Are multidrug-resistant bacteria spread through sewage water?

Antibiotic-resistant intestinal bacteria enter the environment through toilets and sewage water treatment plants. Some multiply or survive there or transfer their genes to other microorganisms. People can be colonized with these bacteria, for example via contact with surface water. If the bacteria cause an infection – which in most cases happens in the hospital as urinary tract infection or sepsis – it gets difficult to combat the infection effectively with antibiotics. It is therefore in the interest of our society to quickly determine whether and how resistant bacteria spread via sewage water - and how this could be prevented. The new project HyReKA studies these aspects, while also looking for answers to the question: How relevant are these bacteria for our health?

The Federal Ministry of Education and Research (BMBF) is promoting the joint project "Biological and hygienic - medical relevance and control of antibiotic-resistant pathogens in clinical, agricultural and municipal waste and their relevance in raw water (HyReKA)". Scientists from different research institutions as well as suppliers of water infrastructure, industry partners and authorities are involved. The Institute of Hygiene and Public Health of the University Hospital Bonn is leading the project. The project examines the spread of resistant pathogens through wastewater from hospitals, municipal areas, agricultural facilities and slaughterhouses as well as airports and considers the appropriate response strategies.

The worldwide increase in is considered as a major challenge by the World Health Organization (WHO) and was a topic at the G7 summit at Elmau Castle in 2015. To minimize the leaking of antibiotics or antibiotic- into the environment the use of antibiotics in human and veterinary medicine needs to be reduced according to the German Antibiotic Resistance Strategy (DART).

A particular danger is represented by pathogens with a resistance against last resort antibiotics. It can be very difficult to cure patients that suffer from an infection with these resistant . This was exemplified by an outbreak of different intestinal bacteria in 2014. Here, food from a hospital kitchen had been contaminated by contact with waste water. After the transmission path had been detected the outbreak could be brought under control within a very short time thanks to targeted hygiene measures.

The first indications of the importance of for the spread of antibiotic-resistant pathogens were already found in a previous project of the BMBF funding measure "Risk management of new pollutants and pathogens in the water cycle (RiSKWa)". With HyReKA the BMBF now starts a detailed new project for this research topic. It is focused on the hygienic - medical relevance of resistant pathogens in clinical, agricultural and municipal waste water and their importance for the production of drinking water.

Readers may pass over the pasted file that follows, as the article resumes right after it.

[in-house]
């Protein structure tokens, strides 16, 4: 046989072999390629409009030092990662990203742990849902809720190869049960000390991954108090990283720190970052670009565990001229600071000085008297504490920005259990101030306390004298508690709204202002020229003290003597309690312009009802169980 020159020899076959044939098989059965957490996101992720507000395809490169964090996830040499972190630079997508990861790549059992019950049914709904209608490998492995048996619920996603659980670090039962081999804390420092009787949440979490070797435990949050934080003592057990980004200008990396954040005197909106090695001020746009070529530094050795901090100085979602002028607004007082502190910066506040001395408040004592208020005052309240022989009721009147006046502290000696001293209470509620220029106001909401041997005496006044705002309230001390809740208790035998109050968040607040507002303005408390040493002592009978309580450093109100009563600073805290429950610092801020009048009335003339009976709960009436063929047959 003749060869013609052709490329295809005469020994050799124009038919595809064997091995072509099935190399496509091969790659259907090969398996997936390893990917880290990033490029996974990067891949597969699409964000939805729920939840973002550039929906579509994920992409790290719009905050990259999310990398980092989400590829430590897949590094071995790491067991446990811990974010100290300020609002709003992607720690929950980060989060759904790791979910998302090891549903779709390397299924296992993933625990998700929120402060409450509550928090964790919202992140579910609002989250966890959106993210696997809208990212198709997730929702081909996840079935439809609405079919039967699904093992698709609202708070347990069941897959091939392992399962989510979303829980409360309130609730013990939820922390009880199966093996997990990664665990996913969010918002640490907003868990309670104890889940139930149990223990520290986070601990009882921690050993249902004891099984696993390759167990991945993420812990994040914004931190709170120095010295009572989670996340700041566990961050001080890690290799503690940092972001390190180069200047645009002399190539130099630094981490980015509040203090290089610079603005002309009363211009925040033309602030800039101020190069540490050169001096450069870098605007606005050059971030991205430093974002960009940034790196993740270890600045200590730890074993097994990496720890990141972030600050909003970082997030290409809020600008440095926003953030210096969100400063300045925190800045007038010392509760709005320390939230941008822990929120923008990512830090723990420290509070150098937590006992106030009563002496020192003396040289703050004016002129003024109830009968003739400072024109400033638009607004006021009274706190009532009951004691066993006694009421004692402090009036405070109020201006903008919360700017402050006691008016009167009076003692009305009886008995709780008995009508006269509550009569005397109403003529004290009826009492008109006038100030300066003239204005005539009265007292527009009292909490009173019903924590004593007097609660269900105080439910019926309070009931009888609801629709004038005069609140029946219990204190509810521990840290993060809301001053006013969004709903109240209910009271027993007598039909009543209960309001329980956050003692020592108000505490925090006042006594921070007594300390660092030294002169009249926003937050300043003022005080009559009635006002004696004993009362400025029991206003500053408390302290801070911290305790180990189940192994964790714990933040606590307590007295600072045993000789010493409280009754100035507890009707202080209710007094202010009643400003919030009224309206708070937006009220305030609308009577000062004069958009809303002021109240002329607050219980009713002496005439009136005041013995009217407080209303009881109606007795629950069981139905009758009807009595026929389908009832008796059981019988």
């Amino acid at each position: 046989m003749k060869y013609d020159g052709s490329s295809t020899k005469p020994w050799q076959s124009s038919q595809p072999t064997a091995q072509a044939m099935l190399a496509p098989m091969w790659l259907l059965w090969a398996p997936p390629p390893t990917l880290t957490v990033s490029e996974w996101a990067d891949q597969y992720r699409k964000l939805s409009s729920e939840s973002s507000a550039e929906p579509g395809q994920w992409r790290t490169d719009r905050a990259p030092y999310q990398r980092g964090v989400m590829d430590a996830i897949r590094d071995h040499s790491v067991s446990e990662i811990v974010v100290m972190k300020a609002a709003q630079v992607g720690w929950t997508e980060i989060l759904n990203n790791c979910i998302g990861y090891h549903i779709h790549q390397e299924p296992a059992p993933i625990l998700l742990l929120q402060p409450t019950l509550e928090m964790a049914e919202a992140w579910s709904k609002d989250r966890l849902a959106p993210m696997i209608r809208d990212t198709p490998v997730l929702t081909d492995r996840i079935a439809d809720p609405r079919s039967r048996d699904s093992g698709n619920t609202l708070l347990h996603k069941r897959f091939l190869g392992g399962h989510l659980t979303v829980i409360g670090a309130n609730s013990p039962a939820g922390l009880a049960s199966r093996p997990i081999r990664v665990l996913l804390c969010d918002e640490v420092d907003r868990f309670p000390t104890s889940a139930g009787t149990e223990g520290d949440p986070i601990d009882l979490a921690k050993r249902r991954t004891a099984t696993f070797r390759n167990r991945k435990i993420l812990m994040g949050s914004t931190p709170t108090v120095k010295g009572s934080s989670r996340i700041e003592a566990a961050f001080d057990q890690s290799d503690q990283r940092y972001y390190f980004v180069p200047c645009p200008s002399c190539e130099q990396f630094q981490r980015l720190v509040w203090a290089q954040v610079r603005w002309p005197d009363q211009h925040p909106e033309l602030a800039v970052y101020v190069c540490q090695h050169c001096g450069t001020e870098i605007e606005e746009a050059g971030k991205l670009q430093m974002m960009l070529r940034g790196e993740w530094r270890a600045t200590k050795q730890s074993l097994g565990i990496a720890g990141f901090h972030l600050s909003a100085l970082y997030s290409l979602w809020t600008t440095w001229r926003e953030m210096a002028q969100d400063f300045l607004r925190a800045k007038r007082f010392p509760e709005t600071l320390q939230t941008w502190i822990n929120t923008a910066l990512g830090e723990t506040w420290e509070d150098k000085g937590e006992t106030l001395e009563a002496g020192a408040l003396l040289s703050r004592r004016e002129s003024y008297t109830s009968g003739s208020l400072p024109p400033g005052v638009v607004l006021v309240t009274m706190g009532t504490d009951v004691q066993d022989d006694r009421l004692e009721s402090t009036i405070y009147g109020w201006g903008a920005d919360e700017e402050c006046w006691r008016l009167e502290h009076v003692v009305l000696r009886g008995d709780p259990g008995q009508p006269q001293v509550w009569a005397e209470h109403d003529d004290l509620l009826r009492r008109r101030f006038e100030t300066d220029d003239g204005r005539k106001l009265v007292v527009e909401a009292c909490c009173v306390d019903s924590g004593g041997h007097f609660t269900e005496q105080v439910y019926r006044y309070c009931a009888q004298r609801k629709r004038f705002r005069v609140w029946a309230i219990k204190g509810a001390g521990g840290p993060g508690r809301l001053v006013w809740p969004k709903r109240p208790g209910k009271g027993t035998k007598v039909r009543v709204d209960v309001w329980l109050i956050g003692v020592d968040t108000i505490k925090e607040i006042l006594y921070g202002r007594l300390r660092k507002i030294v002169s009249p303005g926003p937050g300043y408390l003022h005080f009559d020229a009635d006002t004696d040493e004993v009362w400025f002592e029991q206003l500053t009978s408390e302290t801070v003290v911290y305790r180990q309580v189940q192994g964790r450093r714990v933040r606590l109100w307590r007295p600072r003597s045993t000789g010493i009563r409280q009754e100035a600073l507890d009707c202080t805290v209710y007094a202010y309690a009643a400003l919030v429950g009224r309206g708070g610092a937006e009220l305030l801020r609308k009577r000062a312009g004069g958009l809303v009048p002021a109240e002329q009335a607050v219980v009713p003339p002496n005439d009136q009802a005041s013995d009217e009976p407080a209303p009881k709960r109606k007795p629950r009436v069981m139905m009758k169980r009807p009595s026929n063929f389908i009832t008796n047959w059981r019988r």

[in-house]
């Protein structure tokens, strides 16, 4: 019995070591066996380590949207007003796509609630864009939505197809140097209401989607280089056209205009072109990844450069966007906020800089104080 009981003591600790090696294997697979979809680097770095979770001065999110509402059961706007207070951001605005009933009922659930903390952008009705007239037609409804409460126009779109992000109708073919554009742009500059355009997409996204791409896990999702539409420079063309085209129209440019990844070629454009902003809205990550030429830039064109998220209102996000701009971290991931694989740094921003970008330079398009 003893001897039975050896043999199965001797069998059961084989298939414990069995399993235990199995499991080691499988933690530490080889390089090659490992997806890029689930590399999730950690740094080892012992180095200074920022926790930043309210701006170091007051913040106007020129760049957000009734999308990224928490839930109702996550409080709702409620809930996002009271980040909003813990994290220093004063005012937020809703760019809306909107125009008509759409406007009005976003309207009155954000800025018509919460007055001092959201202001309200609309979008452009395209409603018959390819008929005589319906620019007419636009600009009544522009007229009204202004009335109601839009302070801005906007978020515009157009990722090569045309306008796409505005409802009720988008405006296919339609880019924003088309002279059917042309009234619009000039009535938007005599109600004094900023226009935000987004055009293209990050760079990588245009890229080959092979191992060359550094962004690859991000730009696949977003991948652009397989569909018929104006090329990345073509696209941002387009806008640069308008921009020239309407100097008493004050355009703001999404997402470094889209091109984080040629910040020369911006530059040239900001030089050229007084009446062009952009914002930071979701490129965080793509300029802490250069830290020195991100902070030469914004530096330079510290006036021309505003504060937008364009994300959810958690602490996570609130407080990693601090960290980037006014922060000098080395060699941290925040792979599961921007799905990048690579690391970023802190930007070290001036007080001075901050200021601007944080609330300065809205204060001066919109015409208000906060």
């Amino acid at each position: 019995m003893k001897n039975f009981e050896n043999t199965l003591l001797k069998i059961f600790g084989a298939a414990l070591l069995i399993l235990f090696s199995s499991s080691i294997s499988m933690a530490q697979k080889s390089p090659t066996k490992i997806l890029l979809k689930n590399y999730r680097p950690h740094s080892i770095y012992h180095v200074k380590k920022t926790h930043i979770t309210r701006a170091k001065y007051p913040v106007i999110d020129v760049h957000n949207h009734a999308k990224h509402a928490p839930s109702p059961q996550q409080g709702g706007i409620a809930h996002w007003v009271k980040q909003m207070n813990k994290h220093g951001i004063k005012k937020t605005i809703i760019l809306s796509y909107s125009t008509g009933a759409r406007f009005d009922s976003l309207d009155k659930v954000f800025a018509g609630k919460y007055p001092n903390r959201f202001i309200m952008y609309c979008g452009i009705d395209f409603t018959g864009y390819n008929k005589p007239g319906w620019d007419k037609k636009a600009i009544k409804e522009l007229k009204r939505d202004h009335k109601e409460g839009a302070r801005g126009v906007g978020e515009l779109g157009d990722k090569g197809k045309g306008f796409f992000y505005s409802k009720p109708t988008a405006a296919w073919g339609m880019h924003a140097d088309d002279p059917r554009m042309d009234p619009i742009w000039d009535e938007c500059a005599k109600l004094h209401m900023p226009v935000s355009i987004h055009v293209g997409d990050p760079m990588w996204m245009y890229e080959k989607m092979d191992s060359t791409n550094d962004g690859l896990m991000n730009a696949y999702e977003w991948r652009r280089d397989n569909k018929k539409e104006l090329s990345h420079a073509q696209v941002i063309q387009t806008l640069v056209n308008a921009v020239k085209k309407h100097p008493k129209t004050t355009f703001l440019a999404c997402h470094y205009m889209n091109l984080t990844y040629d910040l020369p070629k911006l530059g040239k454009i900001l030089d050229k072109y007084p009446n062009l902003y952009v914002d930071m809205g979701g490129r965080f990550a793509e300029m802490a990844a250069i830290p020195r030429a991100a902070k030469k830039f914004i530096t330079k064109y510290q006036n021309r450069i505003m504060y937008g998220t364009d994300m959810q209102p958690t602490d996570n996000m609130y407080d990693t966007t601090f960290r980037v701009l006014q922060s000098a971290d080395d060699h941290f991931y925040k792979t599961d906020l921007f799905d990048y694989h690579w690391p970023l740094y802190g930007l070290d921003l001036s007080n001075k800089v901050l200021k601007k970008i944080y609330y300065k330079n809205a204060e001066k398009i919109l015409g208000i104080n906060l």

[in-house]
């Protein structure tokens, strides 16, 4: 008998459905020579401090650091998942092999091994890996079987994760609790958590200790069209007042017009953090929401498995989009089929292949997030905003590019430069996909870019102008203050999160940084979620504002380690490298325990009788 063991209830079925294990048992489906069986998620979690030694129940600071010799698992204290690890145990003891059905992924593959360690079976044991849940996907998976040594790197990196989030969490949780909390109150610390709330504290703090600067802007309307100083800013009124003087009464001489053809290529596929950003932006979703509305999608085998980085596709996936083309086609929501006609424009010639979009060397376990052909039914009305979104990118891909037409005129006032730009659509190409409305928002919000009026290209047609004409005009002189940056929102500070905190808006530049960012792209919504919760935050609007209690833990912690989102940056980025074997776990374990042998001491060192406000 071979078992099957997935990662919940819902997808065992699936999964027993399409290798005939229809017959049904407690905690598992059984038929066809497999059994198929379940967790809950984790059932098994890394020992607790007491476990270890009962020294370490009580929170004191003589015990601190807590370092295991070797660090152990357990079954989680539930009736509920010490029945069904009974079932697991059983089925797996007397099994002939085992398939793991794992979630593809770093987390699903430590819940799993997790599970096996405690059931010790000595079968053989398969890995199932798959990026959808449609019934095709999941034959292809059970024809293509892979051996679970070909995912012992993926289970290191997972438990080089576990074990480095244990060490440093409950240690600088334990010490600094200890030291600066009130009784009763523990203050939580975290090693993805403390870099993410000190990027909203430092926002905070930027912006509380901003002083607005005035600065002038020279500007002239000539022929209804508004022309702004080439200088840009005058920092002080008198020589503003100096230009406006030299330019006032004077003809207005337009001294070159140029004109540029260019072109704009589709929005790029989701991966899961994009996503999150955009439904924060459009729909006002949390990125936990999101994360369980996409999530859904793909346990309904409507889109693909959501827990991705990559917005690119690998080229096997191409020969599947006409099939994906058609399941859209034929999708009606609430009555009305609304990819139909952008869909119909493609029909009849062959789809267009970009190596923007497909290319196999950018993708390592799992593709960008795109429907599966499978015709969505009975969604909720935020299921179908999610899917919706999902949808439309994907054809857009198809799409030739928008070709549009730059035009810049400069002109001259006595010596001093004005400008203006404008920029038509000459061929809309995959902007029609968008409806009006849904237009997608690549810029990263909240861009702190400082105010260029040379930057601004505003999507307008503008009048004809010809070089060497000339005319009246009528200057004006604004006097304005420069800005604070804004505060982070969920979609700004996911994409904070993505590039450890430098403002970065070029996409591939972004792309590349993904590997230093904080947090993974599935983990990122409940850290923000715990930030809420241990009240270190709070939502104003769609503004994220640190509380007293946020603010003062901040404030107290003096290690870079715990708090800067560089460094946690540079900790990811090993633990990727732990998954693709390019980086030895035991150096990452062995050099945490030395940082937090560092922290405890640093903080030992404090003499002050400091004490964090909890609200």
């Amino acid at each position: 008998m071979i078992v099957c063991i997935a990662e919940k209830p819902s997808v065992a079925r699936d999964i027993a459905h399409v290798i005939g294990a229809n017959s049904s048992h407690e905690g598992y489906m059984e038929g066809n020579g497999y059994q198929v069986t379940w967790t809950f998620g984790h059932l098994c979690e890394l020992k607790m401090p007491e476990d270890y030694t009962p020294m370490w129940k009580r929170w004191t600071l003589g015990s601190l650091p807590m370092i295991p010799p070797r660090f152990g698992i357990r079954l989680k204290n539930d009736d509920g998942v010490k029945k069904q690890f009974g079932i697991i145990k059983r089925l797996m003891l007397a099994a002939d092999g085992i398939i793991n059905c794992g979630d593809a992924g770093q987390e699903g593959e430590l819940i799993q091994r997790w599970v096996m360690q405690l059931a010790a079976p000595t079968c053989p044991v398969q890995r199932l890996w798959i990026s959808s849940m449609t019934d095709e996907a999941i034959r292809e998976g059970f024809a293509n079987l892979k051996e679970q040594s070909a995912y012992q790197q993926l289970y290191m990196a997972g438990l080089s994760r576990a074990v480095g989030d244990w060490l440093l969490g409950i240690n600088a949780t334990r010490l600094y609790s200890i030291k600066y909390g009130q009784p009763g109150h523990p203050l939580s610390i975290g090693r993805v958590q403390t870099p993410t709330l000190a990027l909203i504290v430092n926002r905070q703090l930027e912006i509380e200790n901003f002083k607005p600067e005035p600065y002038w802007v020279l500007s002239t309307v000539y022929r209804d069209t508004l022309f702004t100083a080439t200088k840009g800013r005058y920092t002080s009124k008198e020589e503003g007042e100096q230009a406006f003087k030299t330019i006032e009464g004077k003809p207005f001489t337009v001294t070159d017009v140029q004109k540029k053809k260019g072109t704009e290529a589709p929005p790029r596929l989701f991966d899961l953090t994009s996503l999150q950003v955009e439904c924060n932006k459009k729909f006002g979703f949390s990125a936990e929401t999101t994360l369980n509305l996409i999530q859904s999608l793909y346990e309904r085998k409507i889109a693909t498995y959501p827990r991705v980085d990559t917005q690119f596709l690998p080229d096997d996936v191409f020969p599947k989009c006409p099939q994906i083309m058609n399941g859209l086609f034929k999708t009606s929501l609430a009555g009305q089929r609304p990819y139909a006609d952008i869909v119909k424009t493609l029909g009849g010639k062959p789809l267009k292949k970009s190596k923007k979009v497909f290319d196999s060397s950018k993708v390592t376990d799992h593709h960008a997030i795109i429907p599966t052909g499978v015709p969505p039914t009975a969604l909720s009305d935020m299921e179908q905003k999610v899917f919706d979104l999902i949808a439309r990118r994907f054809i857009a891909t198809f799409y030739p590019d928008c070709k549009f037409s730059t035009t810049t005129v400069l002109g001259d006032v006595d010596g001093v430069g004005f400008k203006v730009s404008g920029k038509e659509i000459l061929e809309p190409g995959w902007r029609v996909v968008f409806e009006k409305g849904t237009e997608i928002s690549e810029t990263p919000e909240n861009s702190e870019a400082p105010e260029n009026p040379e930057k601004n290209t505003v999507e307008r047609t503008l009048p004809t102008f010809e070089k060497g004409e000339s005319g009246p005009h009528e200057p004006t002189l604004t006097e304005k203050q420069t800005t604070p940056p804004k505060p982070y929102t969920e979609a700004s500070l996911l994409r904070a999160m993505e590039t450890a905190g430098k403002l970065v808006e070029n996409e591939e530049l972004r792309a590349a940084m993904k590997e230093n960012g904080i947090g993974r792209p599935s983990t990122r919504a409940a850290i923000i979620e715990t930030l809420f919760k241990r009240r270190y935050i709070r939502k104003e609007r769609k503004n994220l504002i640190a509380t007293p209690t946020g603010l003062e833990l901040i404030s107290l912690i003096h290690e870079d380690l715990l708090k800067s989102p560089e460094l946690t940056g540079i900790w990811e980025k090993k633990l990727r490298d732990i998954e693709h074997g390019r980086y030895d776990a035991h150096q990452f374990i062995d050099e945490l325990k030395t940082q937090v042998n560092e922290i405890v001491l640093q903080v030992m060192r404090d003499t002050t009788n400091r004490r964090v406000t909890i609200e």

Researchers test new wastewater treatment techniques

In the course of the project the spread of antibiotic-resistant pathogens from hospitals, agricultural facilities, slaughterhouses and airports via wastewater and sewage into surface waters will be tracked. Moreover, in a large sewage treatment plant new wastewater technologies are tested with which resistant bacteria can be retained. The scientists also want to investigate the risk that multiresistant bacteria spread in waters or consumer goods (such as meat or drinking water) and resources (such as raw water) used by humans. Another question is whether the antibiotic concentrations in waste water and surface water are sufficient for to gain an advantage - that would favor the spread of multiresistant bacteria.

The results will help to identify and to avoid the risk of spreading multiresistant bacteria through wastewater. This is also important in terms of sustainable risk regulation and the "Sustainable Development Goals" of the UN. The researchers also want to find technical solutions for example in treatment and monitoring of medical and agricultural facilities and slaughterhouses to hold at bay.

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Provided by University of Bonn
Citation: Are multidrug-resistant bacteria spread through sewage water? (2016, April 26) retrieved 18 April 2021 from
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